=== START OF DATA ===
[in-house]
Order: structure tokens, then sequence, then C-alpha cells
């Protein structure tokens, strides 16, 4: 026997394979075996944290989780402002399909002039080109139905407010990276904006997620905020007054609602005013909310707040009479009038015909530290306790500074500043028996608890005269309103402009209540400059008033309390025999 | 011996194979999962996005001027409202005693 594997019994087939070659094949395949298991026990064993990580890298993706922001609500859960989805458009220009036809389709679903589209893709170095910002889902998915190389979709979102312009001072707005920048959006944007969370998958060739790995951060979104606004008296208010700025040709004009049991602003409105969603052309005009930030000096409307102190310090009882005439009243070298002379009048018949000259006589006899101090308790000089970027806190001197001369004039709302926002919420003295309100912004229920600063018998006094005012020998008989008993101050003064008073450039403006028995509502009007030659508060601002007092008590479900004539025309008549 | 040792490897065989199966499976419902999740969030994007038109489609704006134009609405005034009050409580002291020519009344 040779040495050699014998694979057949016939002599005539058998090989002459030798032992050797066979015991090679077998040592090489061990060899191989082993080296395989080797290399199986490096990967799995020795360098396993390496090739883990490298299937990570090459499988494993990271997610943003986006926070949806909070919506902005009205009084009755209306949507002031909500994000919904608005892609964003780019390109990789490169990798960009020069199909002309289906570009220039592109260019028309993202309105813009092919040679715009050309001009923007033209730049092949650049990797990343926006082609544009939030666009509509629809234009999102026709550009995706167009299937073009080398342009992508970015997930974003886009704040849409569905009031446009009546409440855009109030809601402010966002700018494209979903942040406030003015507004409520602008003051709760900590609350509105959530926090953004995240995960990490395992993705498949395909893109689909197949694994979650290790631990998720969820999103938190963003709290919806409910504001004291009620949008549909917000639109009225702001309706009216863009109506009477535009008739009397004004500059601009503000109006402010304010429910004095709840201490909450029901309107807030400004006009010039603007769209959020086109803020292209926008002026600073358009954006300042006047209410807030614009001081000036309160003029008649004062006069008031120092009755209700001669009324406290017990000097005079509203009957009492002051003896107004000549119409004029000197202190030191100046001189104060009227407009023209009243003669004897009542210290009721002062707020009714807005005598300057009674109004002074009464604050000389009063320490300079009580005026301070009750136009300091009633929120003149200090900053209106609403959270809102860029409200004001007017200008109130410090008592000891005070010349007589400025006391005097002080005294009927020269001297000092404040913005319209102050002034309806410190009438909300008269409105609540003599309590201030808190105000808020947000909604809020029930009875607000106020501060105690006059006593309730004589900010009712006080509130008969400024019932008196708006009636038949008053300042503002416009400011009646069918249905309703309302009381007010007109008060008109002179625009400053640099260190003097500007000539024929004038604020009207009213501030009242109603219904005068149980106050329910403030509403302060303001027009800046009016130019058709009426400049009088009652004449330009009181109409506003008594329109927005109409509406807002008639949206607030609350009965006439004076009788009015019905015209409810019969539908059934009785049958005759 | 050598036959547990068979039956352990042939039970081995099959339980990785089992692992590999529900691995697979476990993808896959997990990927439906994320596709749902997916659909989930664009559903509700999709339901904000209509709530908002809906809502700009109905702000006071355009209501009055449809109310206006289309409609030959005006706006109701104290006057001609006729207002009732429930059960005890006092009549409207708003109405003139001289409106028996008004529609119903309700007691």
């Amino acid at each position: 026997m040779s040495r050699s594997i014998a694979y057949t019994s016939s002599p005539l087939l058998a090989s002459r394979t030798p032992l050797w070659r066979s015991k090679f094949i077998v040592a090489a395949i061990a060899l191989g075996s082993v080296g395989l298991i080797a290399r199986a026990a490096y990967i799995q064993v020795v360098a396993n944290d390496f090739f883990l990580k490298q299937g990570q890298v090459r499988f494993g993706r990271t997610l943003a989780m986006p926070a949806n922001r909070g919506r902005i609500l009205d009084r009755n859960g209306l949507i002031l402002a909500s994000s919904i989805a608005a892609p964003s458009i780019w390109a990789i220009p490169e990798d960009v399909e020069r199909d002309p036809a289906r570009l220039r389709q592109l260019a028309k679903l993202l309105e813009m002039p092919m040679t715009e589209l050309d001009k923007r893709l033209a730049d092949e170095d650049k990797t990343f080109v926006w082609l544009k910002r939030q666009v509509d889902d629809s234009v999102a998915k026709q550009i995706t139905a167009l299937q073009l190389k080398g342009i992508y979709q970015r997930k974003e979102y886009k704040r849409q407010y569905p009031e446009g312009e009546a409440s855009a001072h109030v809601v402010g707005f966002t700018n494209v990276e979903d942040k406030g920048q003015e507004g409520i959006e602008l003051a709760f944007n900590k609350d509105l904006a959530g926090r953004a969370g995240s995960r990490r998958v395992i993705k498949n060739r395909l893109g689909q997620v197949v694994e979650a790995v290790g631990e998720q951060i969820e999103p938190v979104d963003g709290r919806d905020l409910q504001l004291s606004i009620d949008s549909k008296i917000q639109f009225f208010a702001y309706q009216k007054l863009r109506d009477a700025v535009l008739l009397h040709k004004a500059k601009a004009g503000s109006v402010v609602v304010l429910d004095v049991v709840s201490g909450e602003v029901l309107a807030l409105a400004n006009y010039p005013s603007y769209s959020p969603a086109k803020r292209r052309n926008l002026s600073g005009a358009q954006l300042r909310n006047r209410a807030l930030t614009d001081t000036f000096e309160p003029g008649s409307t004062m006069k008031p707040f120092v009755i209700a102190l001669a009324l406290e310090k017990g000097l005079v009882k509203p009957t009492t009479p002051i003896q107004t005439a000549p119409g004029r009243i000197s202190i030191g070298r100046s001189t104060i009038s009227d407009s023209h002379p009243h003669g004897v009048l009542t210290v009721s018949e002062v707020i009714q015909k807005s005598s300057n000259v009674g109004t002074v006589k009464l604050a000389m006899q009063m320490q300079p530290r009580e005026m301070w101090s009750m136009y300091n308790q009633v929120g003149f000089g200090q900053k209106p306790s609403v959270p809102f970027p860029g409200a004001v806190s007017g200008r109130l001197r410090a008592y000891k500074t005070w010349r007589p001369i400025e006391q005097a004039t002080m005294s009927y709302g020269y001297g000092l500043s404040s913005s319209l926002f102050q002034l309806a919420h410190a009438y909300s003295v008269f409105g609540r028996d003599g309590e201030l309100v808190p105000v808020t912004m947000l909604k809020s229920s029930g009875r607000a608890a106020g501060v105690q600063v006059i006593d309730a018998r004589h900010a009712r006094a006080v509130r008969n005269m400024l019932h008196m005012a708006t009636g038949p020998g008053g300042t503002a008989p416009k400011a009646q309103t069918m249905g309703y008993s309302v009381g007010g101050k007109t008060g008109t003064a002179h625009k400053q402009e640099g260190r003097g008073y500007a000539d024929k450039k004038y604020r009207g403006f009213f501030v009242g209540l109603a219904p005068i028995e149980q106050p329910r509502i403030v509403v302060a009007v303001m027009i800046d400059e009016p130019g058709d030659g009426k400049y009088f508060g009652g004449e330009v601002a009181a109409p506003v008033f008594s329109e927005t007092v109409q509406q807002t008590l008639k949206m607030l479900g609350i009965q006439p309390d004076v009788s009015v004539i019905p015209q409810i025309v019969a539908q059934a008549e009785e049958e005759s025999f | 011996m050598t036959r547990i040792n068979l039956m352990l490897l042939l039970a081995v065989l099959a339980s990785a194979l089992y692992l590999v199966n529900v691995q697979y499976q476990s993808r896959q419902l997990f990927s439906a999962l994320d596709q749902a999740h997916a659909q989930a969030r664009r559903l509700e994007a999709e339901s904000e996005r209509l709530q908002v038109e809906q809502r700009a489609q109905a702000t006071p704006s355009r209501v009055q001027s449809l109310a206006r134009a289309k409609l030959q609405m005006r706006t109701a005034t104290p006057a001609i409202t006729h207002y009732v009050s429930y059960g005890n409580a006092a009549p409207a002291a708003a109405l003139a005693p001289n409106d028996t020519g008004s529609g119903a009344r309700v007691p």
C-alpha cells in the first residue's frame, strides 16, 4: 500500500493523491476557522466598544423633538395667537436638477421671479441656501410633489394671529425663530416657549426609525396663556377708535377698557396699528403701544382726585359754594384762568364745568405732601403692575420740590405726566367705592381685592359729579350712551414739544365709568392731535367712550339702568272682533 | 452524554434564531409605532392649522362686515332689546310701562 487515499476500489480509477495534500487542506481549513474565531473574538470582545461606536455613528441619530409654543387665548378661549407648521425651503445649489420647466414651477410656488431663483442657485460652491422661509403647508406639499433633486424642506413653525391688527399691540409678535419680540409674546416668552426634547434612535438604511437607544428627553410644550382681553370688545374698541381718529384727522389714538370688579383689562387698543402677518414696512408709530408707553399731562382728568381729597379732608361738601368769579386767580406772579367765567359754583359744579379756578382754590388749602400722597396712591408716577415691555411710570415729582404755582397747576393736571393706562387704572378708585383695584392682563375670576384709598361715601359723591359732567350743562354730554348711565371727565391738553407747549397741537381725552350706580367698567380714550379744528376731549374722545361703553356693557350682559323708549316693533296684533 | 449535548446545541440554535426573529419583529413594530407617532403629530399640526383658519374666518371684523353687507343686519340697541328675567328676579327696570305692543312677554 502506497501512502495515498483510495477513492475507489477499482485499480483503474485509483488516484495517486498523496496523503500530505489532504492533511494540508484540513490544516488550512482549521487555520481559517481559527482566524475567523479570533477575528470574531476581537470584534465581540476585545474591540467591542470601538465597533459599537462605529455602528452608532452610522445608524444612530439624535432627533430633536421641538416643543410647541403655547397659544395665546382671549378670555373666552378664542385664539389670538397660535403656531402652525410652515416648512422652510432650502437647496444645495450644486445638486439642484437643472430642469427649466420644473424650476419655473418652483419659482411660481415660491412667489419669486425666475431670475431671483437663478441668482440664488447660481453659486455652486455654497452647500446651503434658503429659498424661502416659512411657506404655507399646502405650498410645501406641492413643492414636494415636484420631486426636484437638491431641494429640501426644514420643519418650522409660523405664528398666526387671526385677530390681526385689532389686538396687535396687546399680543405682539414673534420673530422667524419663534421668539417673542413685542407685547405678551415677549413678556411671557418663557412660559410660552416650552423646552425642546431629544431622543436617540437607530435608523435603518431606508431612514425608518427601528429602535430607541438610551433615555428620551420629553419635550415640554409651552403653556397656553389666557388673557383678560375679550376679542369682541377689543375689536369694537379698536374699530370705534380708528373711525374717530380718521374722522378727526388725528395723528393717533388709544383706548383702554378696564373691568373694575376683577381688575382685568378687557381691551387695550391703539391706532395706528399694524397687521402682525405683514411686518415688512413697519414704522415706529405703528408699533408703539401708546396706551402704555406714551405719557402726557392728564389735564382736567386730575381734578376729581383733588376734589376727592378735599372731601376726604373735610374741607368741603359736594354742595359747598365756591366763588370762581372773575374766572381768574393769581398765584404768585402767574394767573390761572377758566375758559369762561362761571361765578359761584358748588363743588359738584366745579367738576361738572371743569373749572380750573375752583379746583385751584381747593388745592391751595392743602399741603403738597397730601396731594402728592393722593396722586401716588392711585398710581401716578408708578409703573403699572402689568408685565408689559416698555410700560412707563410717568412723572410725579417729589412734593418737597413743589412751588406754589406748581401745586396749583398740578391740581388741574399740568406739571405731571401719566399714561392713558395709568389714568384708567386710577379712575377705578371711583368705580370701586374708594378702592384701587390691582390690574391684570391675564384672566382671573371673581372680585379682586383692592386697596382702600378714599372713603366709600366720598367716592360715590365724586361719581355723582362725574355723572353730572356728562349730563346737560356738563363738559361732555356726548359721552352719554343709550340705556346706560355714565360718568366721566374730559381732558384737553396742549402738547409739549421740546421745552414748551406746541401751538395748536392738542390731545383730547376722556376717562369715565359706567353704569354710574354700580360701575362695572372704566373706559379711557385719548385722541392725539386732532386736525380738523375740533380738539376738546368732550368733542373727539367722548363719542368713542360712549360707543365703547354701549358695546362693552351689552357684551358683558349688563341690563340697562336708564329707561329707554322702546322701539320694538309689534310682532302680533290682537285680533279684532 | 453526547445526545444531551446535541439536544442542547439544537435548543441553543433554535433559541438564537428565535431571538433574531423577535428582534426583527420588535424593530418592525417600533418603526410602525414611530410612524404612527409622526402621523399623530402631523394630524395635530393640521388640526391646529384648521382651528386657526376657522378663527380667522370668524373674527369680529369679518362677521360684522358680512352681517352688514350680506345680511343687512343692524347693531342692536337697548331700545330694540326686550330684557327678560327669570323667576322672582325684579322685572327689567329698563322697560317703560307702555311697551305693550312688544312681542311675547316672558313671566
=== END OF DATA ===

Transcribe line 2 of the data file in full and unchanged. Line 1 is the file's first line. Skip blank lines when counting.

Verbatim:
Order: structure tokens, then sequence, then C-alpha cells